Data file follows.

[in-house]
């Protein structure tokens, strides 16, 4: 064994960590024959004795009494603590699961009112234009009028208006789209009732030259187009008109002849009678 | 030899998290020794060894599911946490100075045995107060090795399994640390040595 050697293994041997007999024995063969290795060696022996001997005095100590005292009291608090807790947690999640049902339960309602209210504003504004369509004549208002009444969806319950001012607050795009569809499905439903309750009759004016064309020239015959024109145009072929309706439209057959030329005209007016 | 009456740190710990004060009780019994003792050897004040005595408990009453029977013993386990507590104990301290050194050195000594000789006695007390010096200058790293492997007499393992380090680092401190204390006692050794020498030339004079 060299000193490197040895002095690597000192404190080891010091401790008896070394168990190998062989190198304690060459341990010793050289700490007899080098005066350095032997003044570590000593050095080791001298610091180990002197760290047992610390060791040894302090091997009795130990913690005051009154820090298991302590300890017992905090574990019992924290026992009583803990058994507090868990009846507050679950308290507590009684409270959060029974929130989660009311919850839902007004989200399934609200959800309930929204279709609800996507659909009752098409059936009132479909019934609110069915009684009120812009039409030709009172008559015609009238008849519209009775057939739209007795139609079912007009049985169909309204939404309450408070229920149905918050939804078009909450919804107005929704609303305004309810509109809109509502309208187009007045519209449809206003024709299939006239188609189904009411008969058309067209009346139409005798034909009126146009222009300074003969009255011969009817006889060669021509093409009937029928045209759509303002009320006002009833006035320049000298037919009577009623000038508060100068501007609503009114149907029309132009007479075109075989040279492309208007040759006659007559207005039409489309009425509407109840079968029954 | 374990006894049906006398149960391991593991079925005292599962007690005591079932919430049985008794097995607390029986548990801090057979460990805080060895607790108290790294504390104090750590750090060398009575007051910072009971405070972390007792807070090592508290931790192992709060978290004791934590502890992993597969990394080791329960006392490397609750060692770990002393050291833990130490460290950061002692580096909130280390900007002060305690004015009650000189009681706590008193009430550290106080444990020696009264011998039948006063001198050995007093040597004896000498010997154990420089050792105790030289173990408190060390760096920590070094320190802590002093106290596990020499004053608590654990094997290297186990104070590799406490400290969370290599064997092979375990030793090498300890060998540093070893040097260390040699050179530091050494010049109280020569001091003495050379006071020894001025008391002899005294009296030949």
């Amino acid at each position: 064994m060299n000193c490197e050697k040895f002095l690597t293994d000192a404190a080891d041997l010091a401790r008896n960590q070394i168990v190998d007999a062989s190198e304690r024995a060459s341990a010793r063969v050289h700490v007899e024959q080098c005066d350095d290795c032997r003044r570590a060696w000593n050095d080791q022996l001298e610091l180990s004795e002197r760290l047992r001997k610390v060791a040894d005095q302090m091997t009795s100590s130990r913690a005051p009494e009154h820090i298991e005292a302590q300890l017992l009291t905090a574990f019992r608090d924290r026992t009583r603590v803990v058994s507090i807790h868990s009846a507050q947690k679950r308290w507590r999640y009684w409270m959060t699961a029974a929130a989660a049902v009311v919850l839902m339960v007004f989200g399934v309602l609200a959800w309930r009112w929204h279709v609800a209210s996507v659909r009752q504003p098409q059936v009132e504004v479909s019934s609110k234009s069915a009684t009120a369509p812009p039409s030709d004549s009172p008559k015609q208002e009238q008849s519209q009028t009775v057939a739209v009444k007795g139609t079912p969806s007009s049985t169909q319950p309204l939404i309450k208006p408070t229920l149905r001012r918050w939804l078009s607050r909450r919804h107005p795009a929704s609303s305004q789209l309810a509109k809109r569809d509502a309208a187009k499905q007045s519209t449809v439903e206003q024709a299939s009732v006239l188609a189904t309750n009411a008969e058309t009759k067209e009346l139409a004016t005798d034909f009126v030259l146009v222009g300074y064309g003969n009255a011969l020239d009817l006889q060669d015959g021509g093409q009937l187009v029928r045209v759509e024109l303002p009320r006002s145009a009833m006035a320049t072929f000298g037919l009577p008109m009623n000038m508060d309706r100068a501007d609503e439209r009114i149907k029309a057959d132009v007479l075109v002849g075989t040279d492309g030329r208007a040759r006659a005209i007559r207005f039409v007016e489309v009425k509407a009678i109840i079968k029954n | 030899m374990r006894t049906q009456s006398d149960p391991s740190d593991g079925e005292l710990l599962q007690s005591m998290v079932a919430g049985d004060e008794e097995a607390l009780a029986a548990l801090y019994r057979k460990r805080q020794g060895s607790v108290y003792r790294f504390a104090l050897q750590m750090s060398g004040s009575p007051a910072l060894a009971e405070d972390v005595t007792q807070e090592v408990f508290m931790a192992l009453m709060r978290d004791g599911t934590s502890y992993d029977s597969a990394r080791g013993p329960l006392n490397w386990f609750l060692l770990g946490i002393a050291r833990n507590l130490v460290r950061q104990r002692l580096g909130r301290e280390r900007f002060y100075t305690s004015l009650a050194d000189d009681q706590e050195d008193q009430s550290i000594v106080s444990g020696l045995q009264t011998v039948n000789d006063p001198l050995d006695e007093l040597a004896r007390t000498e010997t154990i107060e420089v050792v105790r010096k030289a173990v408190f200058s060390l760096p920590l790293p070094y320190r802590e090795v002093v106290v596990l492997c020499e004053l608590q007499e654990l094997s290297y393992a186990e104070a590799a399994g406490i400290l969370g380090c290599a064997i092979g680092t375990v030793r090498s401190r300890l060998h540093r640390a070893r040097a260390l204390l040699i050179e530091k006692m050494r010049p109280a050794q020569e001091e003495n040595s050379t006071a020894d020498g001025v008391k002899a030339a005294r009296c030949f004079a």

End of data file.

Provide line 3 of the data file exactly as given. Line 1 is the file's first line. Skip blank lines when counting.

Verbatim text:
């Amino acid at each position: 064994m060299n000193c490197e050697k040895f002095l690597t293994d000192a404190a080891d041997l010091a401790r008896n960590q070394i168990v190998d007999a062989s190198e304690r024995a060459s341990a010793r063969v050289h700490v007899e024959q080098c005066d350095d290795c032997r003044r570590a060696w000593n050095d080791q022996l001298e610091l180990s004795e002197r760290l047992r001997k610390v060791a040894d005095q302090m091997t009795s100590s130990r913690a005051p009494e009154h820090i298991e005292a302590q300890l017992l009291t905090a574990f019992r608090d924290r026992t009583r603590v803990v058994s507090i807790h868990s009846a507050q947690k679950r308290w507590r999640y009684w409270m959060t699961a029974a929130a989660a049902v009311v919850l839902m339960v007004f989200g399934v309602l609200a959800w309930r009112w929204h279709v609800a209210s996507v659909r009752q504003p098409q059936v009132e504004v479909s019934s609110k234009s069915a009684t009120a369509p812009p039409s030709d004549s009172p008559k015609q208002e009238q008849s519209q009028t009775v057939a739209v009444k007795g139609t079912p969806s007009s049985t169909q319950p309204l939404i309450k208006p408070t229920l149905r001012r918050w939804l078009s607050r909450r919804h107005p795009a929704s609303s305004q789209l309810a509109k809109r569809d509502a309208a187009k499905q007045s519209t449809v439903e206003q024709a299939s009732v006239l188609a189904t309750n009411a008969e058309t009759k067209e009346l139409a004016t005798d034909f009126v030259l146009v222009g300074y064309g003969n009255a011969l020239d009817l006889q060669d015959g021509g093409q009937l187009v029928r045209v759509e024109l303002p009320r006002s145009a009833m006035a320049t072929f000298g037919l009577p008109m009623n000038m508060d309706r100068a501007d609503e439209r009114i149907k029309a057959d132009v007479l075109v002849g075989t040279d492309g030329r208007a040759r006659a005209i007559r207005f039409v007016e489309v009425k509407a009678i109840i079968k029954n | 030899m374990r006894t049906q009456s006398d149960p391991s740190d593991g079925e005292l710990l599962q007690s005591m998290v079932a919430g049985d004060e008794e097995a607390l009780a029986a548990l801090y019994r057979k460990r805080q020794g060895s607790v108290y003792r790294f504390a104090l050897q750590m750090s060398g004040s009575p007051a910072l060894a009971e405070d972390v005595t007792q807070e090592v408990f508290m931790a192992l009453m709060r978290d004791g599911t934590s502890y992993d029977s597969a990394r080791g013993p329960l006392n490397w386990f609750l060692l770990g946490i002393a050291r833990n507590l130490v460290r950061q104990r002692l580096g909130r301290e280390r900007f002060y100075t305690s004015l009650a050194d000189d009681q706590e050195d008193q009430s550290i000594v106080s444990g020696l045995q009264t011998v039948n000789d006063p001198l050995d006695e007093l040597a004896r007390t000498e010997t154990i107060e420089v050792v105790r010096k030289a173990v408190f200058s060390l760096p920590l790293p070094y320190r802590e090795v002093v106290v596990l492997c020499e004053l608590q007499e654990l094997s290297y393992a186990e104070a590799a399994g406490i400290l969370g380090c290599a064997i092979g680092t375990v030793r090498s401190r300890l060998h540093r640390a070893r040097a260390l204390l040699i050179e530091k006692m050494r010049p109280a050794q020569e001091e003495n040595s050379t006071a020894d020498g001025v008391k002899a030339a005294r009296c030949f004079a």